Barrel Racer Wears Troxel Helmet at NFR

Delores Toole became the first barrel racer ever to wear a Troxel helmet at the Wrangler National Finals Rodeo in December 2004.

Delores Toole races through round one of the 2004 Wrangler National Finals Rodeo. | PRCA Photo by Mike Copeman

Jan. 27, 2004 — Some were surprised, even shocked, to see barrel racer Delores Toole trading her cowboy hat for a helmet during competition in December 2004 at the Wrangler National Finals Rodeo (NFR) in Las Vegas. But Toole, who competed in the elite rodeo for the third time, and who finished second in the opening round, saw an opportunity to make a statement.

“I want riders…to know that it is okay to wear a helmet,” said the Minter, Kansas, pro rodeo competitor. “Helmets have become an accepted part of other dangerous sports, and it is time they became an accepted part of western riding and rodeo too.”

Troxel, a manufacturer of certified riding helmets, signed Toole as a sponsored rider and endorser as part of a campaign to promote helmet use in the western riding segment of equitation.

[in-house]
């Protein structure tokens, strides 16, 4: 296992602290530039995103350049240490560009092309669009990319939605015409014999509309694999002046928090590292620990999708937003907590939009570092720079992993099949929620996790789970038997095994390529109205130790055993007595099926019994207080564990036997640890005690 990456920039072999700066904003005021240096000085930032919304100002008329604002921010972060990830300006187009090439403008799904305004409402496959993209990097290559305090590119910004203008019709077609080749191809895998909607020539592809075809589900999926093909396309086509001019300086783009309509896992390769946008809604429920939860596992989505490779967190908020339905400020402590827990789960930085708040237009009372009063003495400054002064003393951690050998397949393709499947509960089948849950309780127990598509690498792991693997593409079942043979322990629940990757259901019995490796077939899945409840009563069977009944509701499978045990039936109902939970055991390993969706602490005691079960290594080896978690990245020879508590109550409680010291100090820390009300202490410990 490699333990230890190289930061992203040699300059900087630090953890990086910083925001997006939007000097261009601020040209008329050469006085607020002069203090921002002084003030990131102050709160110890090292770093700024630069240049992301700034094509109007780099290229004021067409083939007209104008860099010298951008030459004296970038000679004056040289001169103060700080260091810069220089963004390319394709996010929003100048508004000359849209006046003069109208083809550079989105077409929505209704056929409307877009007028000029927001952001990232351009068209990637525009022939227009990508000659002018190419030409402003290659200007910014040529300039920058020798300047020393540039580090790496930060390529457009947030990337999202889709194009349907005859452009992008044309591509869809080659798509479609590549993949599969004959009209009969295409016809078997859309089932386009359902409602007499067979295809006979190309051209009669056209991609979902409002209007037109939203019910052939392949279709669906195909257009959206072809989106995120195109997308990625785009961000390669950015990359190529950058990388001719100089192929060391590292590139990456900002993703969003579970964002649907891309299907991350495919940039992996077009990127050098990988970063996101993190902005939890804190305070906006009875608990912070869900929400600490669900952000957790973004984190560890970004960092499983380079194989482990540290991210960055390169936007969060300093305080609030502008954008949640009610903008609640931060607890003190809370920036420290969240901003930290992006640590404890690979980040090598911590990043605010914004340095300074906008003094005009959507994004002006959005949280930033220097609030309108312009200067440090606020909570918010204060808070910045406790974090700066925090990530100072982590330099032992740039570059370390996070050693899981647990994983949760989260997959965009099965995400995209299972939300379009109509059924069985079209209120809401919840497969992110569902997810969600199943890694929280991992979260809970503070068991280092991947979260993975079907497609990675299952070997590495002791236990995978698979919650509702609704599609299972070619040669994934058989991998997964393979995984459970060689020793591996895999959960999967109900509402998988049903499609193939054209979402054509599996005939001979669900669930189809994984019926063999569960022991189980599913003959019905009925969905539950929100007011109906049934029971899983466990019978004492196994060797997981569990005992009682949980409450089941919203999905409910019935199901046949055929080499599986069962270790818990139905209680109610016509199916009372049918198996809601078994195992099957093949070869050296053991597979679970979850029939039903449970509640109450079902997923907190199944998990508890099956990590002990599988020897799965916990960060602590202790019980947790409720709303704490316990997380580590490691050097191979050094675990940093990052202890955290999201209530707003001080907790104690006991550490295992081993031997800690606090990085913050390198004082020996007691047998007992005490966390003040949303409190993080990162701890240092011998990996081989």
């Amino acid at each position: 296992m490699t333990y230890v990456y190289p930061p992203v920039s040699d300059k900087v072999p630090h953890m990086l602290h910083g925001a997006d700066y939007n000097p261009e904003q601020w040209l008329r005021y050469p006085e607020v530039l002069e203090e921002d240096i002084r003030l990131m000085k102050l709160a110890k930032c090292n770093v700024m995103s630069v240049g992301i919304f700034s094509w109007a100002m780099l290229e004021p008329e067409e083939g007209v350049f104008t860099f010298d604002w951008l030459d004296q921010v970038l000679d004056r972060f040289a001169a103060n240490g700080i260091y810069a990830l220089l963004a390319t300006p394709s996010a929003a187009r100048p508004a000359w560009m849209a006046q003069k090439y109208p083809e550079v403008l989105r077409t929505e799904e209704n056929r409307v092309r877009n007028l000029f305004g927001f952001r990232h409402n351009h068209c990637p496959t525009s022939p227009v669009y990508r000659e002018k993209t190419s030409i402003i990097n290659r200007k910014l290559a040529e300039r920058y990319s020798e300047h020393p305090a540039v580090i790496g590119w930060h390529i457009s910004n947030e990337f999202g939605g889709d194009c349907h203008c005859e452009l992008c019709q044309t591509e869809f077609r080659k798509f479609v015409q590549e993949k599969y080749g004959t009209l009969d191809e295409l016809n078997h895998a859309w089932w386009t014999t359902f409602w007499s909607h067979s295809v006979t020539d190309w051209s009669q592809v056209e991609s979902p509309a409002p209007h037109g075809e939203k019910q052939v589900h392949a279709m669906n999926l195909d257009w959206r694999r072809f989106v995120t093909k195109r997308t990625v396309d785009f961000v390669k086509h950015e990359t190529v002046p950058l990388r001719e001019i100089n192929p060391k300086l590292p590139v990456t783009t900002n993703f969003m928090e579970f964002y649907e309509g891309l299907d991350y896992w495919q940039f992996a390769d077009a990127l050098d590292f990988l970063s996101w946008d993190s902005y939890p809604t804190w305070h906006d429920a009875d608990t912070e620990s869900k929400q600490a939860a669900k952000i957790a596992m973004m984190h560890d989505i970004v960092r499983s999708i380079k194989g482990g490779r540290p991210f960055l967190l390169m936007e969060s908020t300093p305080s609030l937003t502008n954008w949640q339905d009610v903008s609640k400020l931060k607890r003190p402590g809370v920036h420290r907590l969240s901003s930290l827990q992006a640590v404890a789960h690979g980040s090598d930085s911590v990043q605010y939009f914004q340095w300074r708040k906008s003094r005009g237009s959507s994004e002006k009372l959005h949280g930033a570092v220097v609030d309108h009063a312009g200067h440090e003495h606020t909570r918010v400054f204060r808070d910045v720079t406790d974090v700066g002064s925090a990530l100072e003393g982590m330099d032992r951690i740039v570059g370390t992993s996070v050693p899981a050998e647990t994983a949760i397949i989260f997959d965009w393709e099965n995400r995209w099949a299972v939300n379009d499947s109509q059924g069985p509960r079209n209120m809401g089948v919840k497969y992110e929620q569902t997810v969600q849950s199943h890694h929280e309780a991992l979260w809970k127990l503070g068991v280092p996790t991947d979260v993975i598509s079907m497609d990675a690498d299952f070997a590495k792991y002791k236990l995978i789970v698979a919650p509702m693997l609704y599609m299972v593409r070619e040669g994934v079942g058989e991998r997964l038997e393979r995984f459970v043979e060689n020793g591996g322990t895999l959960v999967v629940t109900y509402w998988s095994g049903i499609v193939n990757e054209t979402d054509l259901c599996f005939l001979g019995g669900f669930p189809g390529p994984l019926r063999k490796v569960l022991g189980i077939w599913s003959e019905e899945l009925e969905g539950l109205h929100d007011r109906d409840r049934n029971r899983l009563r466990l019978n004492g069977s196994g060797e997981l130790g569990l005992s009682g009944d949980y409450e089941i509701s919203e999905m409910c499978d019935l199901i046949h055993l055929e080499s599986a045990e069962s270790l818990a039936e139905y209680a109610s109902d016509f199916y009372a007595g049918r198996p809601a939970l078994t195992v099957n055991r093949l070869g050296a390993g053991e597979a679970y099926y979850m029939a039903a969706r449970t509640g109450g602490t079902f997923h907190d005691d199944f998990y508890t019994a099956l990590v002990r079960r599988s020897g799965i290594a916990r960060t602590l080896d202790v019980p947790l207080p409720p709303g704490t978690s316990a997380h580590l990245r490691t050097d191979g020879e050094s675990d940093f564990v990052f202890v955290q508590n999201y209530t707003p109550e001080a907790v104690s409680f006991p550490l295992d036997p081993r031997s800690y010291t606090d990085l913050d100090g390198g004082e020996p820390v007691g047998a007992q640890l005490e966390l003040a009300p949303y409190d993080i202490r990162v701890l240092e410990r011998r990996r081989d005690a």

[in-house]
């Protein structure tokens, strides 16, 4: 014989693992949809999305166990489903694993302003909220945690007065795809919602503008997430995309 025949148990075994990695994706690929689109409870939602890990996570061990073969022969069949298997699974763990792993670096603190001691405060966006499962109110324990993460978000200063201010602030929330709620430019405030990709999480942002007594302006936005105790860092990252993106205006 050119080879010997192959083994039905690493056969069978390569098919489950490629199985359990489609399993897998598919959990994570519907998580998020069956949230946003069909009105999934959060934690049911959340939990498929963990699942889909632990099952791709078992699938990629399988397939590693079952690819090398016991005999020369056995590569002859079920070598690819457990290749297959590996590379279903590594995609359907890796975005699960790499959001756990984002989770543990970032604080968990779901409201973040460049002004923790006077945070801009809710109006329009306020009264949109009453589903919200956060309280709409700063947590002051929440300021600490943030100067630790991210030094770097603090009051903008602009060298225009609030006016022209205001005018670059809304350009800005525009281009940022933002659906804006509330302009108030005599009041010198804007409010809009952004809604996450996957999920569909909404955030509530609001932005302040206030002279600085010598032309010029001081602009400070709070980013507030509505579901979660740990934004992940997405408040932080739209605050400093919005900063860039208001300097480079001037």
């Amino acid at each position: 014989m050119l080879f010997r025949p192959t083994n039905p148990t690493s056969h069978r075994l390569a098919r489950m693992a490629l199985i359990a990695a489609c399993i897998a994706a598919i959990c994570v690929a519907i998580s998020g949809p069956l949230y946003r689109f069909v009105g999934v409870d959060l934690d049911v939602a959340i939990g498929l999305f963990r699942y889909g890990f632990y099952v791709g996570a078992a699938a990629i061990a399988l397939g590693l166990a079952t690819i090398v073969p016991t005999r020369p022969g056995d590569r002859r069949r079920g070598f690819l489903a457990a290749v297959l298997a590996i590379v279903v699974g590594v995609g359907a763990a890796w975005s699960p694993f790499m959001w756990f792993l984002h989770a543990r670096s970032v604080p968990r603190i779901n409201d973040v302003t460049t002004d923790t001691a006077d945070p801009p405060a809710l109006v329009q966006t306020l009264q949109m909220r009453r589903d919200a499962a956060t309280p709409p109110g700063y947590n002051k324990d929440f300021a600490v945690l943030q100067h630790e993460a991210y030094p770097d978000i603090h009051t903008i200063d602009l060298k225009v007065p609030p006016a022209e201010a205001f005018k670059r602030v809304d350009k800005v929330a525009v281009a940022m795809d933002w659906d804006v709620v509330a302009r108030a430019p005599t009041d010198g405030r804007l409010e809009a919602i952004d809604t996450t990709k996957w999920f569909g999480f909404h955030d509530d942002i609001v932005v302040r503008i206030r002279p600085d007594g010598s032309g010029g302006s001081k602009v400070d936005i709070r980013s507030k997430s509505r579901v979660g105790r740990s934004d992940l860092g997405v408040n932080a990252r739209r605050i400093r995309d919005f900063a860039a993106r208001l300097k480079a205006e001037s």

Each year, roughly 70,000 people are treated in emergency rooms because of equestrian-related injuries. Thousands more are treated in physician’s offices. Head injuries account for about 20% of emergency room visits and are the leading cause of hospitalizations and death. Studies published in the professional journals Injury and Pediatrics concluded that “a significant decrease in those admitted with head injuries is associated with the increasing use of protective helmets.”

While the English component of North American horse riders have widely adopted helmets as part of their riding attire, tradition continues to dominate among western riders who by-and-large prefer cowboy hats.

In another study published in The Journal of Family Practice, it was shown that risk of injury correlates with the amount of time spent riding and working with horses, not with a
rider’s level of expertise.

Deb Mohon, eleven-time NFR barrel racing qualifier and 1990 World Reserve Champion, died of a head injury in 2003. She was no longer competing at the time of her death, but was training a horse for barrel racing and was not wearing a helmet.

According to Rick Timms, M.D., and Troxel CEO, the use of ASTM-certified headgear can greatly reduce the severity of head injuries and deaths among riders. (See the article Riding Helmet Safety Standards Explained)

“We were glad to have the opportunity to work with Delores Toole at an event of the caliber and scope of the National Finals Rodeo,” said Timms. “It is our hope that her participation and enthusiasm will encourage many others to consider riding helmets as part of their equine

For more on the helmet debate in the western world, check out the February 2005 issue of Horse & Rider magazine. To order the issue, call 301-977-3900.

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